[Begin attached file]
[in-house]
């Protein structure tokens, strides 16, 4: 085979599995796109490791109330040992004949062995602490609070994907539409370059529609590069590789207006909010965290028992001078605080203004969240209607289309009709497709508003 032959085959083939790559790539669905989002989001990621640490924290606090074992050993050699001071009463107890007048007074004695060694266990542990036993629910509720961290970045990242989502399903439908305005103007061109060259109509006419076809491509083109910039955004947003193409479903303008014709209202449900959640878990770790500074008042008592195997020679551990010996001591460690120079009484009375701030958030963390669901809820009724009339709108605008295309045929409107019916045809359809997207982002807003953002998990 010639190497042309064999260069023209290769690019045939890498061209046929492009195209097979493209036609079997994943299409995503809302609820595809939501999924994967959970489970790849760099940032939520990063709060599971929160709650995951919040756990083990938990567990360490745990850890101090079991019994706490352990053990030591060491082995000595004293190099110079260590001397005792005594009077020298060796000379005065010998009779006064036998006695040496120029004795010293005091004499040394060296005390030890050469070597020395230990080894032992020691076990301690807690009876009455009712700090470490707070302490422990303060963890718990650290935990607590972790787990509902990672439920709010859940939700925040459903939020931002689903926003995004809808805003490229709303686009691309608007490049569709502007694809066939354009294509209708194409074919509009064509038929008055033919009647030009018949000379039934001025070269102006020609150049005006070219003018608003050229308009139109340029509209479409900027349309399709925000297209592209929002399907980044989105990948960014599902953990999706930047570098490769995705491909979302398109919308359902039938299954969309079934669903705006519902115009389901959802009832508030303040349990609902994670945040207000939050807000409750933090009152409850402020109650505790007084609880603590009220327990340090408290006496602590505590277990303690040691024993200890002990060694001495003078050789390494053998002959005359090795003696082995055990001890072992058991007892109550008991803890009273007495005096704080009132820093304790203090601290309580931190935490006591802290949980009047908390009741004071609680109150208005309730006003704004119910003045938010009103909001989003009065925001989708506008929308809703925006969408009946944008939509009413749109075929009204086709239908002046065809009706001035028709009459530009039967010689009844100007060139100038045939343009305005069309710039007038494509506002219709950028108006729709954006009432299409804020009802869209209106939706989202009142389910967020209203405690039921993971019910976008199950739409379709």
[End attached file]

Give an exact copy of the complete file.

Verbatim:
[in-house]
């Protein structure tokens, strides 16, 4: 085979599995796109490791109330040992004949062995602490609070994907539409370059529609590069590789207006909010965290028992001078605080203004969240209607289309009709497709508003 032959085959083939790559790539669905989002989001990621640490924290606090074992050993050699001071009463107890007048007074004695060694266990542990036993629910509720961290970045990242989502399903439908305005103007061109060259109509006419076809491509083109910039955004947003193409479903303008014709209202449900959640878990770790500074008042008592195997020679551990010996001591460690120079009484009375701030958030963390669901809820009724009339709108605008295309045929409107019916045809359809997207982002807003953002998990 010639190497042309064999260069023209290769690019045939890498061209046929492009195209097979493209036609079997994943299409995503809302609820595809939501999924994967959970489970790849760099940032939520990063709060599971929160709650995951919040756990083990938990567990360490745990850890101090079991019994706490352990053990030591060491082995000595004293190099110079260590001397005792005594009077020298060796000379005065010998009779006064036998006695040496120029004795010293005091004499040394060296005390030890050469070597020395230990080894032992020691076990301690807690009876009455009712700090470490707070302490422990303060963890718990650290935990607590972790787990509902990672439920709010859940939700925040459903939020931002689903926003995004809808805003490229709303686009691309608007490049569709502007694809066939354009294509209708194409074919509009064509038929008055033919009647030009018949000379039934001025070269102006020609150049005006070219003018608003050229308009139109340029509209479409900027349309399709925000297209592209929002399907980044989105990948960014599902953990999706930047570098490769995705491909979302398109919308359902039938299954969309079934669903705006519902115009389901959802009832508030303040349990609902994670945040207000939050807000409750933090009152409850402020109650505790007084609880603590009220327990340090408290006496602590505590277990303690040691024993200890002990060694001495003078050789390494053998002959005359090795003696082995055990001890072992058991007892109550008991803890009273007495005096704080009132820093304790203090601290309580931190935490006591802290949980009047908390009741004071609680109150208005309730006003704004119910003045938010009103909001989003009065925001989708506008929308809703925006969408009946944008939509009413749109075929009204086709239908002046065809009706001035028709009459530009039967010689009844100007060139100038045939343009305005069309710039007038494509506002219709950028108006729709954006009432299409804020009802869209209106939706989202009142389910967020209203405690039921993971019910976008199950739409379709």